Third NCC judgment: claimant barred from bringing its claims under Russian law

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Amsterdam, 04 March 2020

In today's judgment, the Netherlands Commercial Court ruled that claimant (a Russia-based company) is barred from bringing its claims under Russian law as a result of entering into a Settlement Agreement governed by English law. This is the first judgment given by a three-judge panel: the NCC District Court.
The first two judgments were given by a single judge (the NCC Court in Summary Proceedings).

Scope of the Settlement Agreement

This case is about the scope of a release and full discharge provision in a Settlement Agreement governed by English law concluded between claimant (Subsea Survey Solutions, a Russia-based company) and defendant (South Stream, based in Amsterdam).
Subsea initiated proceedings before the NCC District Court, claiming payment by South Stream of an amount in excess of EUR 22 million pertaining to alleged non-contractual damages under Russian law.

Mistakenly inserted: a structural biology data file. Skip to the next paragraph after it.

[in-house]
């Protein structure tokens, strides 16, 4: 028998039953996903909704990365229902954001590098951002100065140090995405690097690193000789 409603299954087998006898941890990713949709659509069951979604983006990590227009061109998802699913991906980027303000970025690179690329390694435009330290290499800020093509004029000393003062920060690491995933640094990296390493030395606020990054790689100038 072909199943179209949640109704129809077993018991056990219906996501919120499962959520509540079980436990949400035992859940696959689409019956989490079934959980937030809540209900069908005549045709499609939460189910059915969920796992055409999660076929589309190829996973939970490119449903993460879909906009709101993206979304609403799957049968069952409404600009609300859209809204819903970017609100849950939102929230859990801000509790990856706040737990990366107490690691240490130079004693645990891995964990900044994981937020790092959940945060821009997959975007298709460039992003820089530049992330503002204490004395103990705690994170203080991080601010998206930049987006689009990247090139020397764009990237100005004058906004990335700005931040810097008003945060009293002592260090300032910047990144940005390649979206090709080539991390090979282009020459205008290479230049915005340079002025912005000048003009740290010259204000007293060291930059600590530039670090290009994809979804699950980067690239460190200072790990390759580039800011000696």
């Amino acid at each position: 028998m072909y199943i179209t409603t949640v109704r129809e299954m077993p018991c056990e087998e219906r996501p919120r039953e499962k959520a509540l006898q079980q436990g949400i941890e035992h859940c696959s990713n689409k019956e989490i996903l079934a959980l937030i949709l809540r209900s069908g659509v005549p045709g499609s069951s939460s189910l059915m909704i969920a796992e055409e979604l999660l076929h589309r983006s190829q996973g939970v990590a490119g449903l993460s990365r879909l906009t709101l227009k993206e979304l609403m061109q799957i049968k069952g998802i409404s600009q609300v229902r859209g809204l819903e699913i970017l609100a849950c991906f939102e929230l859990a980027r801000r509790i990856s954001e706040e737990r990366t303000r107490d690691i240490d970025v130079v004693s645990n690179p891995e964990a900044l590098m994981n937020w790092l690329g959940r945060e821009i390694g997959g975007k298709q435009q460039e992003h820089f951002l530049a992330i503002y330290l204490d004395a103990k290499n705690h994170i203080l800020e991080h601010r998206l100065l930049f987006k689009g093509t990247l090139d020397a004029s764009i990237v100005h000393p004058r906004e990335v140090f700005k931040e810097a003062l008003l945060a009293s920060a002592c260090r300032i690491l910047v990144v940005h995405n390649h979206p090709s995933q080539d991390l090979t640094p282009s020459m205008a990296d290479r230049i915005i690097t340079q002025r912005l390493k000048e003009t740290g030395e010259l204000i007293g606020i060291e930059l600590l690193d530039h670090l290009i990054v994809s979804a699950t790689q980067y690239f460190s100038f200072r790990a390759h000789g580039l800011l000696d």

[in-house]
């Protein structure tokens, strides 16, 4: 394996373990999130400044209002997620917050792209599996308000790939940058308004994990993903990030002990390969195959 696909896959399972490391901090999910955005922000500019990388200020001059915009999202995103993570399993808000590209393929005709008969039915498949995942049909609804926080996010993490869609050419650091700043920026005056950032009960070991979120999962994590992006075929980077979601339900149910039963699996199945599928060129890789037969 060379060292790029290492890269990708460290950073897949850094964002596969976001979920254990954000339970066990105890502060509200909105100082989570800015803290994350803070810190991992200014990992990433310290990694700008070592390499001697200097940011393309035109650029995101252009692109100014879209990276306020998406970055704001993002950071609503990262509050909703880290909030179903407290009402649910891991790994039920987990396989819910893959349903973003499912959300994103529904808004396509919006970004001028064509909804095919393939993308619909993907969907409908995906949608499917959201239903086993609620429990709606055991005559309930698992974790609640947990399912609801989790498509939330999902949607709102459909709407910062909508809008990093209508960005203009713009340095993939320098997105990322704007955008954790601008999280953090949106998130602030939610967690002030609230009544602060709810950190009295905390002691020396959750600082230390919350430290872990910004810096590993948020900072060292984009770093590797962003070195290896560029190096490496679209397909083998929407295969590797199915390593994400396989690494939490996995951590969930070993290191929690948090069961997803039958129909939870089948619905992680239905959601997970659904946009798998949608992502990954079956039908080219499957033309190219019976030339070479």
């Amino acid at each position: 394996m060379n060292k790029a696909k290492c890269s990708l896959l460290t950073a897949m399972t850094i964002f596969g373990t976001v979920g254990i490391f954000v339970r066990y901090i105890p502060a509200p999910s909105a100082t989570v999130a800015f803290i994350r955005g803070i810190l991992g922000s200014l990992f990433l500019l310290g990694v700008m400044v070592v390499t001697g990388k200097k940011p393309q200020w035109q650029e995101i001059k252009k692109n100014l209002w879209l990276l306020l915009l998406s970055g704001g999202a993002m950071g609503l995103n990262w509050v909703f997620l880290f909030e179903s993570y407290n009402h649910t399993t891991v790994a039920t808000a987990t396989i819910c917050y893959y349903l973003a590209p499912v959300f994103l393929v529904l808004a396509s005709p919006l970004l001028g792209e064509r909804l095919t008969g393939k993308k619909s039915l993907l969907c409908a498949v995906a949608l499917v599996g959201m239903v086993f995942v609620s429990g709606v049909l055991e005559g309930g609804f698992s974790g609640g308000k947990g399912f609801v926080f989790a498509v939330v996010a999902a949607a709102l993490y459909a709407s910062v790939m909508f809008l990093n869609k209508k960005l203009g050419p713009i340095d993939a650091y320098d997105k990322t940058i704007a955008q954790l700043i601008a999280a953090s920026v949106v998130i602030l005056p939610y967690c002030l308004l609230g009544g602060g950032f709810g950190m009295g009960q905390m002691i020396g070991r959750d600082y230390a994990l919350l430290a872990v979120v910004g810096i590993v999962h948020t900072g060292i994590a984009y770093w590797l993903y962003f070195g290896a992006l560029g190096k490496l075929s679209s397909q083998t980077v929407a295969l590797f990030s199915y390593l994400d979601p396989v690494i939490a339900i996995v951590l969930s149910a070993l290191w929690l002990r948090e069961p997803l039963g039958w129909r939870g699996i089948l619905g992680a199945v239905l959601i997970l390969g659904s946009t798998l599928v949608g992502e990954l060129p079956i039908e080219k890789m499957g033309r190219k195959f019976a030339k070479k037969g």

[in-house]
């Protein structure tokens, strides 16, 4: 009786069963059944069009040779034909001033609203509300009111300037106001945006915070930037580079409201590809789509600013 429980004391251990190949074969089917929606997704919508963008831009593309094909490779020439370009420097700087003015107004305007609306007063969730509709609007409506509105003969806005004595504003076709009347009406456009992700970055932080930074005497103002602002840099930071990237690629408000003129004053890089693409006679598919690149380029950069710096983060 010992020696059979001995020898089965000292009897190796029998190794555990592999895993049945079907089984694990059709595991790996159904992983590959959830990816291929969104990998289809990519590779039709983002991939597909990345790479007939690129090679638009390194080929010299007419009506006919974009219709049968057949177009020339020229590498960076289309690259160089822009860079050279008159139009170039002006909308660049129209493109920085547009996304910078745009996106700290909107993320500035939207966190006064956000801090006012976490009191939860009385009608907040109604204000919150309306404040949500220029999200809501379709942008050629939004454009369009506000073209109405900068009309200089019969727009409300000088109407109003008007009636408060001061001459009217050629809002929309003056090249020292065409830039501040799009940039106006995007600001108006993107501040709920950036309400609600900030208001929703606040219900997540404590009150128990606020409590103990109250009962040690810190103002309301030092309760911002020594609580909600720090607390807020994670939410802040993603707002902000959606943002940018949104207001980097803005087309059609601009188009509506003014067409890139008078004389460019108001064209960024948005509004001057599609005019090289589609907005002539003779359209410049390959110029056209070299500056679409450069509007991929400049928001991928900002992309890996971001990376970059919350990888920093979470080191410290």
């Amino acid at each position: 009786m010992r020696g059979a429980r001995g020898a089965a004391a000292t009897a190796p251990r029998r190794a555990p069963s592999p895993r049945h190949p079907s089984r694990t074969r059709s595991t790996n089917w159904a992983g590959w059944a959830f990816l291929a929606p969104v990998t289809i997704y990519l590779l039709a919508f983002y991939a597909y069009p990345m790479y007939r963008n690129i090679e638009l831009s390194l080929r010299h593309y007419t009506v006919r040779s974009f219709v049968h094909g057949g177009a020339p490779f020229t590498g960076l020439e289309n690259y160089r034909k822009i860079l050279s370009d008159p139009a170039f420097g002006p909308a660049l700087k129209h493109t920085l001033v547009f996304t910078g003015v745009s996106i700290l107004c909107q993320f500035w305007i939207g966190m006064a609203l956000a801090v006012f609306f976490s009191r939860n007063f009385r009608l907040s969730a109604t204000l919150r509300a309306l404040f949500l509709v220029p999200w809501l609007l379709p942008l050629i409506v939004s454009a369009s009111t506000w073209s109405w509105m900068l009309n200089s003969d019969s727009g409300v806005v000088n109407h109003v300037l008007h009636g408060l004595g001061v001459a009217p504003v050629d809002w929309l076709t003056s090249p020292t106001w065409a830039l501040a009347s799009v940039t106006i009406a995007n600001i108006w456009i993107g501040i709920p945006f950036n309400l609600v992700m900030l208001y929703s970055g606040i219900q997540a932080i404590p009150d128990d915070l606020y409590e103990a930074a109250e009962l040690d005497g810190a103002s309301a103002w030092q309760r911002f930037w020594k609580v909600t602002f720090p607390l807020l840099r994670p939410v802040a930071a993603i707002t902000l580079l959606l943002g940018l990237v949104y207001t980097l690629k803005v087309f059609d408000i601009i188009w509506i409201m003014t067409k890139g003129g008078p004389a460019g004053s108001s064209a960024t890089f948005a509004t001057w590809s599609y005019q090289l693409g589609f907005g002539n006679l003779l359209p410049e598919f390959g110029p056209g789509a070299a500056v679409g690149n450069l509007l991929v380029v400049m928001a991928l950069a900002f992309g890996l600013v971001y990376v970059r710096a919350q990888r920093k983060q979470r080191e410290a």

The court finds that Subsea - by agreeing to the release and full discharge in the Settlement Agreement - is barred from bringing this claim. Applying English law, the court rules that a reasonable person having all the background knowledge which would have been available to the parties, would have clearly understood that the parties’ intention was to release South Stream from any and all claims under any law, including non-contractual claims under Russian law. Therefore, the court dismisses Subsea’s claims.

Full reimbursement of legal defence costs

In the same judgment the court awards South Stream’s counterclaim to have its full legal defence costs reimbursed, which currently are at least EUR 400,000. The court awards these costs on the basis of Clause 11 of the Settlement Agreement. Subsea’s defence that the costs claimed by South Stream are unreasonable was raised in vain. The court applies Article 242 Dutch Code of Civil Procedure (DCCP). According to paragraph 2 of this Article, the court cannot mitigate costs agreed by parties concerning 'a dispute that has arisen' and which was 'settled' by the parties. That is the case here.

The judgment is available on our website Judgment List).

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